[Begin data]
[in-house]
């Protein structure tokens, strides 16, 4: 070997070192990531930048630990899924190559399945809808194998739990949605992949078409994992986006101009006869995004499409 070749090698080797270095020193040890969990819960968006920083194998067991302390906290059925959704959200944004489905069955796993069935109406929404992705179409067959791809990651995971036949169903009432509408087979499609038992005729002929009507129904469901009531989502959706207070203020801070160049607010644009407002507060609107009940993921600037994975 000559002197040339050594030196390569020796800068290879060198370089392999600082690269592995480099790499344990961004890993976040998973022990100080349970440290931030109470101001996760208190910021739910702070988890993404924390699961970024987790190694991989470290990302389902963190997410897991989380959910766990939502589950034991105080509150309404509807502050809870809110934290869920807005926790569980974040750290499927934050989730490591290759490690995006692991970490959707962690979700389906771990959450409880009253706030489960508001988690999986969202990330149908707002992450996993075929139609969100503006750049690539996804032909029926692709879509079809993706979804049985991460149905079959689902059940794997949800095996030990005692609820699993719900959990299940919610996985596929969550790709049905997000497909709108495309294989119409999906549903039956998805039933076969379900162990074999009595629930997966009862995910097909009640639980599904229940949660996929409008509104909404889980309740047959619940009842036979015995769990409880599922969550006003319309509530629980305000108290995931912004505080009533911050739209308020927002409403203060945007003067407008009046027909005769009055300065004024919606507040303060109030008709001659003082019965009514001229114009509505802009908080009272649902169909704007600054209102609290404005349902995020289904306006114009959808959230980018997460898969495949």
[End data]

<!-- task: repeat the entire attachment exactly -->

[in-house]
């Protein structure tokens, strides 16, 4: 070997070192990531930048630990899924190559399945809808194998739990949605992949078409994992986006101009006869995004499409 070749090698080797270095020193040890969990819960968006920083194998067991302390906290059925959704959200944004489905069955796993069935109406929404992705179409067959791809990651995971036949169903009432509408087979499609038992005729002929009507129904469901009531989502959706207070203020801070160049607010644009407002507060609107009940993921600037994975 000559002197040339050594030196390569020796800068290879060198370089392999600082690269592995480099790499344990961004890993976040998973022990100080349970440290931030109470101001996760208190910021739910702070988890993404924390699961970024987790190694991989470290990302389902963190997410897991989380959910766990939502589950034991105080509150309404509807502050809870809110934290869920807005926790569980974040750290499927934050989730490591290759490690995006692991970490959707962690979700389906771990959450409880009253706030489960508001988690999986969202990330149908707002992450996993075929139609969100503006750049690539996804032909029926692709879509079809993706979804049985991460149905079959689902059940794997949800095996030990005692609820699993719900959990299940919610996985596929969550790709049905997000497909709108495309294989119409999906549903039956998805039933076969379900162990074999009595629930997966009862995910097909009640639980599904229940949660996929409008509104909404889980309740047959619940009842036979015995769990409880599922969550006003319309509530629980305000108290995931912004505080009533911050739209308020927002409403203060945007003067407008009046027909005769009055300065004024919606507040303060109030008709001659003082019965009514001229114009509505802009908080009272649902169909704007600054209102609290404005349902995020289904306006114009959808959230980018997460898969495949």